How did Norman Bates go full-on psycho? This A&E series unpacks that by following Norman through his teenage years. While Norman (Freddie Highmore) initially seems like a sweet boy who just lost his dad, and his mother Norma (Vera Farmiga) appears intense but ultimately loving, the show reveals that there is a lot more swimming beneath the surface with these two. In episode 1, they dump a body in a lake.
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Dexter (2006-2013)

Do "good" serial killers exist? If so, Dexter (Michael C. Hall) believes he's one of them — he only kills the bad guys. Still, a killer is a killer, so if "scary" to you means blood, guts, and gore, this is a series that will ultimately disturb.
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The Vampire Diaries (2009-2017)

Just because the series has an epic love triangle (were you #TeamDamon or #TeamStefan?) doesn't mean there aren't oodles of beheadings, satanic rituals, and other notable creepy elements.
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Zoo (2015-2017)

Based on James Patterson and Michael Ledwidge's novel Zoo asks, "What would happen if all animals were suddenly the worst?" As you watch the characters attempt to make sense of seemingly random, violent animal attacks, you may want to put your cat in the other room. You know — juuuuust in case.
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The Sinner (2017-present)

What would make a woman (Jessica Biel) stab a stranger to death in the middle of a crowded beach? Let's just say it's a loooong story — one filled with surprisingly scary dream sequences and lots of twists and turns. Watch season 1 on Netflix, and then tune in to USA Network this summer for the show's sophomore installment, about a young boy who murders his "parents" in cold blood.
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The Rain (2018)

This post-apocalyptic series takes bad weather from annoying to downright deadly. Can two siblings survive in this unfortunate new world?
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The Walking Dead (2010-present)

If you've feared zombies ever since your first time watching Night of the Living Dead, then this AMC series will terrify you. However, it's not just the undead that make this particular series so nail-biting: The people who survived the zombie apocalypse are often willing to do anything to stay alive, and that includes murder. One particularly scary character is Negan (Jeffrey Dean Morgan), who named his barbed-wired bat "Lucille." Cute, until it's smashing in a beloved character's head.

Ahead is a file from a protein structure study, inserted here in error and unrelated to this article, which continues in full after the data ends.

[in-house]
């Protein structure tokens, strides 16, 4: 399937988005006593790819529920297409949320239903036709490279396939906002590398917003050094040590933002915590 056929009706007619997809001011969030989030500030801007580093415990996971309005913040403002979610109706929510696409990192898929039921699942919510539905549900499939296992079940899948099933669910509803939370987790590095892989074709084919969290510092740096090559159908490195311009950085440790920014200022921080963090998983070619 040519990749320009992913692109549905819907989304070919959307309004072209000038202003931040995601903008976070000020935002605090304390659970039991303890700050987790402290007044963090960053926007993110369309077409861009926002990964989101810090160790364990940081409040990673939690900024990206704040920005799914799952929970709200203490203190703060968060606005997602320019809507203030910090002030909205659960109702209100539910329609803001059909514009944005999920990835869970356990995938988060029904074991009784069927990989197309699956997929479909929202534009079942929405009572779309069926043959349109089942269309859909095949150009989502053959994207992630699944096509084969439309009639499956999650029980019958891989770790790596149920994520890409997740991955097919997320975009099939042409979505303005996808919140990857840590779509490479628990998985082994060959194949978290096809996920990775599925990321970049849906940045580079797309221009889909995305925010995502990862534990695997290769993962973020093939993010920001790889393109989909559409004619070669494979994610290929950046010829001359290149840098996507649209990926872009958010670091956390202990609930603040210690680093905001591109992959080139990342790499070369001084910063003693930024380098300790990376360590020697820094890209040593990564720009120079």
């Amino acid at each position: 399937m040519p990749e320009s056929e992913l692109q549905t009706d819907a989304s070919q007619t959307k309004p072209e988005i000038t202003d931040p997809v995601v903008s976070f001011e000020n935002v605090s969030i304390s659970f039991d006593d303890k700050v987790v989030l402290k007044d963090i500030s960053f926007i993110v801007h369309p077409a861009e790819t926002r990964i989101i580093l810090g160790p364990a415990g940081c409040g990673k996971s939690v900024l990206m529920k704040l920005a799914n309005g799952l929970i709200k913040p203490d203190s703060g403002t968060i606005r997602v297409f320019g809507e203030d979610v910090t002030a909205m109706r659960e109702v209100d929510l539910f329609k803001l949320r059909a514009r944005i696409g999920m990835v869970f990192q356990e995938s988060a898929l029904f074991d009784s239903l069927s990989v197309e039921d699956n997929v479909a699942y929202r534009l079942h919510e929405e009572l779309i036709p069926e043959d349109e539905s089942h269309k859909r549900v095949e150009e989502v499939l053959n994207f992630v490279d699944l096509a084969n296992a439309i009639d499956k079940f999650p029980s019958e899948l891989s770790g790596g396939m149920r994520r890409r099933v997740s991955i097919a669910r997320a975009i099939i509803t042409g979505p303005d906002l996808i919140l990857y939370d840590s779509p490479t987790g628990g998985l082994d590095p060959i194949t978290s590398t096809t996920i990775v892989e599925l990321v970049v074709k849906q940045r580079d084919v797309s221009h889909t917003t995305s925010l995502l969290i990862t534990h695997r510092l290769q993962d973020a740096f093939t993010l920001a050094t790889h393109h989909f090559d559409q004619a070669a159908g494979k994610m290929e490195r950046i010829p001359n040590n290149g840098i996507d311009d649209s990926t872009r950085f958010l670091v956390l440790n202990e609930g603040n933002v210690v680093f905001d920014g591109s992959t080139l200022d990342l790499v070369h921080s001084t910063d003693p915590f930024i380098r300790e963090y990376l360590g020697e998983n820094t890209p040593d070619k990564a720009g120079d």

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Ash vs Evil Dead (2015-2018)

Thirty years after Sam Raimi's Evil Dead hit theaters, Bruce Campbell is back as demon hunter Ash Williams in this Starz series. Expect camp, but also a lot (and we do mean a lot) of gore.
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The Santa Clarita Diet (2017-present)

Yes, technically, this is a comedy starring Drew Barrymore. However, it's also one in which she plays a flesh-eating zombie. It's shockingly icky, which, while not scary for everyone, could definitely fall into the horrific category for those with weak stomachs. Plus, if you've ever thought your peppy realtor had a dark secret, this series will totally confirm those fears.
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The Fall (2013-2016)

Before he was Christian Grey, Jamie Dornan was serial killer Paul Spector on this crime drama. The cat-and-mouse game between Paul and detective Stella Gibson (Gillian Anderson) will have you biting your nails.
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Twin Peaks (1990-1991)

The precursor to so many murder mystery series (looking at you, Riverdale!) is from the brain of the man who made Eraserhead, so of course it's unsettling. However, certain moments — like this creepy Bob crawl — also prove that Twin Peaks is capable of being sleep-with-the-lights-on scary. (When you're done bingeing the first two seasons, check out Twin Peaks: The Return on Showtime.)
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Pretty Little Liars (2010-2017)

If you suffer from pediophobia, you will not have a good time with this Freeform series, which certainly loves its creepy dolls. Then there's A, the omnipresent stalker who knows all of the titular liars best-kept secrets... and occasionally throws a blonde in a grave.
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Ghoul (2018)

This Indian series tells the story of an interrogator with a dark past who meets her match when she comes face-to-face with a very unique prisoner. But is this prisoner actually human? The demon face — the one that will surely haunt your nightmares — suggests nope.
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Hellevator (2015-2016)

The only reality series on this list, Blumhouse's Hellevator sends contestants through escape room-like challenges, which they arrive to via... you guessed it... a creepy elevator.
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Riverdale (2016)

A dark adaptation of Archie Comics' most iconic characters, Riverdale is not your typical teen drama. Season 1 is more Twin Peaks than Gossip Girl, with a popular student found a bloated corpse in Sweetwater River. Season 2 is all about a Zodiac-esque hunt for a serial killer.
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The Keepers (2017)

This docu-series, about the murder of a young nun, will chill you to your very core... especially when you learn all the horrible secrets that may have led to her death.